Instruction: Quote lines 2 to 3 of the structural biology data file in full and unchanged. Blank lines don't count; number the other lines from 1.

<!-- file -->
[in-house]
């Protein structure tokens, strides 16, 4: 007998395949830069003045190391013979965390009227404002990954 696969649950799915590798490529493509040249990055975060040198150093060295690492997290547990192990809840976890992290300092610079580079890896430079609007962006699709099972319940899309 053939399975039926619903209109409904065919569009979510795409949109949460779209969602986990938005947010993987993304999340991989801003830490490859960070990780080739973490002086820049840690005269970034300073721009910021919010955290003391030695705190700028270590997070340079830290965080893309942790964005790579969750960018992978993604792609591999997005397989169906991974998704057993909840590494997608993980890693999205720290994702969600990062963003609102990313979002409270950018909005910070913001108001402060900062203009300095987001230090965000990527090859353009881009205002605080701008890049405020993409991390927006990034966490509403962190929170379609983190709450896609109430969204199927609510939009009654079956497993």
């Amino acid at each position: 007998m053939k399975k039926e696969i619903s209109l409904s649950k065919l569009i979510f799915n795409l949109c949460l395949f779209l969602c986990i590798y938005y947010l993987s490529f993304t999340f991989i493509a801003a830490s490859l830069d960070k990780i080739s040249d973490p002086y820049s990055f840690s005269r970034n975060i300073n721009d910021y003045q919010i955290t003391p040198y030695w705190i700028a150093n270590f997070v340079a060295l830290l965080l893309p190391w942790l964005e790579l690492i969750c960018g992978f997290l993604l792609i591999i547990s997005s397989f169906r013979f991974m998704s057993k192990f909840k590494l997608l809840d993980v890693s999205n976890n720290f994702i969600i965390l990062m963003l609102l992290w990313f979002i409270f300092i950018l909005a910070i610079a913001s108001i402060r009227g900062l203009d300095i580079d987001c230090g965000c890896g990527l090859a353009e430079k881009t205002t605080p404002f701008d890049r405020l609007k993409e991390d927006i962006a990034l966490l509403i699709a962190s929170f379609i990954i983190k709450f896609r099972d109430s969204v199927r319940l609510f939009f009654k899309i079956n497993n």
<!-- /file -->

């Protein structure tokens, strides 16, 4: 007998395949830069003045190391013979965390009227404002990954 696969649950799915590798490529493509040249990055975060040198150093060295690492997290547990192990809840976890992290300092610079580079890896430079609007962006699709099972319940899309 053939399975039926619903209109409904065919569009979510795409949109949460779209969602986990938005947010993987993304999340991989801003830490490859960070990780080739973490002086820049840690005269970034300073721009910021919010955290003391030695705190700028270590997070340079830290965080893309942790964005790579969750960018992978993604792609591999997005397989169906991974998704057993909840590494997608993980890693999205720290994702969600990062963003609102990313979002409270950018909005910070913001108001402060900062203009300095987001230090965000990527090859353009881009205002605080701008890049405020993409991390927006990034966490509403962190929170379609983190709450896609109430969204199927609510939009009654079956497993």
């Amino acid at each position: 007998m053939k399975k039926e696969i619903s209109l409904s649950k065919l569009i979510f799915n795409l949109c949460l395949f779209l969602c986990i590798y938005y947010l993987s490529f993304t999340f991989i493509a801003a830490s490859l830069d960070k990780i080739s040249d973490p002086y820049s990055f840690s005269r970034n975060i300073n721009d910021y003045q919010i955290t003391p040198y030695w705190i700028a150093n270590f997070v340079a060295l830290l965080l893309p190391w942790l964005e790579l690492i969750c960018g992978f997290l993604l792609i591999i547990s997005s397989f169906r013979f991974m998704s057993k192990f909840k590494l997608l809840d993980v890693s999205n976890n720290f994702i969600i965390l990062m963003l609102l992290w990313f979002i409270f300092i950018l909005a910070i610079a913001s108001i402060r009227g900062l203009d300095i580079d987001c230090g965000c890896g990527l090859a353009e430079k881009t205002t605080p404002f701008d890049r405020l609007k993409e991390d927006i962006a990034l966490l509403i699709a962190s929170f379609i990954i983190k709450f896609r099972d109430s969204v199927r319940l609510f939009f009654k899309i079956n497993n």